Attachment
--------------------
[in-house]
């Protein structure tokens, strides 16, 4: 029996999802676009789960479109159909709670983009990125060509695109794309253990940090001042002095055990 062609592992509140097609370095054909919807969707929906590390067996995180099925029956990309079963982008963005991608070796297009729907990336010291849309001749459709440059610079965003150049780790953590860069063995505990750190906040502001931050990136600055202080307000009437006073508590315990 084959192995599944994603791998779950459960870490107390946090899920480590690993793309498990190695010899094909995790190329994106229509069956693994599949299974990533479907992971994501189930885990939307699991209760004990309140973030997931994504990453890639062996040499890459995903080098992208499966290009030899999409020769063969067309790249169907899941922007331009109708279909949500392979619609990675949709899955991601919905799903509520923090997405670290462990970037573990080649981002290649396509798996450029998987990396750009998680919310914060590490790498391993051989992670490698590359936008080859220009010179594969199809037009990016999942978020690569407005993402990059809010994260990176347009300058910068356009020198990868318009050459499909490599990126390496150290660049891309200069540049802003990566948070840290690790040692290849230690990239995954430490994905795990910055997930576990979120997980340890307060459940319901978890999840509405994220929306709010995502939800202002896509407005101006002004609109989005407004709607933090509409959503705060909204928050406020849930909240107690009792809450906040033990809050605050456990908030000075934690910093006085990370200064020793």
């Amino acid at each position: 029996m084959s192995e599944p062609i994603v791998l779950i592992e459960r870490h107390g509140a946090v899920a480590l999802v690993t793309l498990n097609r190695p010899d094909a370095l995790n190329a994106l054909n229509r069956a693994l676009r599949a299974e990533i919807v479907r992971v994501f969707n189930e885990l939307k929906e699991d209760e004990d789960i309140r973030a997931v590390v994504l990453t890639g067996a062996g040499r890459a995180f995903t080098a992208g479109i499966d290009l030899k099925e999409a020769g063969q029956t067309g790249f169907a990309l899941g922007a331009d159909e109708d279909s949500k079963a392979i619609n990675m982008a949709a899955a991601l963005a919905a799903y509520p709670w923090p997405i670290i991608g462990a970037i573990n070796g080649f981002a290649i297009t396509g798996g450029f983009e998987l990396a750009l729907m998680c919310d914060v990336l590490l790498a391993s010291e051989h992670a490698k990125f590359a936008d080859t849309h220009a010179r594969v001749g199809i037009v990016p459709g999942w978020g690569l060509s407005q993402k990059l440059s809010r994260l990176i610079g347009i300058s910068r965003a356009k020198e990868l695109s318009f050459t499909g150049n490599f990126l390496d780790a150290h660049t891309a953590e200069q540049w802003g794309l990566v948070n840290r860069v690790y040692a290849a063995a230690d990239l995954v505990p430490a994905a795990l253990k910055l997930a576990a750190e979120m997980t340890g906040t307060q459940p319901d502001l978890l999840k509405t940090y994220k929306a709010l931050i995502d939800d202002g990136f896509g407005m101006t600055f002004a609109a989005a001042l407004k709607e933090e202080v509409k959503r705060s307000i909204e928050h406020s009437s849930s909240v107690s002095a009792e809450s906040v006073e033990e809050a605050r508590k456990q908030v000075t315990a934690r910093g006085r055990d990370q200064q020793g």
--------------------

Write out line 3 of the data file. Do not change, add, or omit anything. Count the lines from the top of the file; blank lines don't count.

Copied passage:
């Amino acid at each position: 029996m084959s192995e599944p062609i994603v791998l779950i592992e459960r870490h107390g509140a946090v899920a480590l999802v690993t793309l498990n097609r190695p010899d094909a370095l995790n190329a994106l054909n229509r069956a693994l676009r599949a299974e990533i919807v479907r992971v994501f969707n189930e885990l939307k929906e699991d209760e004990d789960i309140r973030a997931v590390v994504l990453t890639g067996a062996g040499r890459a995180f995903t080098a992208g479109i499966d290009l030899k099925e999409a020769g063969q029956t067309g790249f169907a990309l899941g922007a331009d159909e109708d279909s949500k079963a392979i619609n990675m982008a949709a899955a991601l963005a919905a799903y509520p709670w923090p997405i670290i991608g462990a970037i573990n070796g080649f981002a290649i297009t396509g798996g450029f983009e998987l990396a750009l729907m998680c919310d914060v990336l590490l790498a391993s010291e051989h992670a490698k990125f590359a936008d080859t849309h220009a010179r594969v001749g199809i037009v990016p459709g999942w978020g690569l060509s407005q993402k990059l440059s809010r994260l990176i610079g347009i300058s910068r965003a356009k020198e990868l695109s318009f050459t499909g150049n490599f990126l390496d780790a150290h660049t891309a953590e200069q540049w802003g794309l990566v948070n840290r860069v690790y040692a290849a063995a230690d990239l995954v505990p430490a994905a795990l253990k910055l997930a576990a750190e979120m997980t340890g906040t307060q459940p319901d502001l978890l999840k509405t940090y994220k929306a709010l931050i995502d939800d202002g990136f896509g407005m101006t600055f002004a609109a989005a001042l407004k709607e933090e202080v509409k959503r705060s307000i909204e928050h406020s009437s849930s909240v107690s002095a009792e809450s906040v006073e033990e809050a605050r508590k456990q908030v000075t315990a934690r910093g006085r055990d990370q200064q020793g």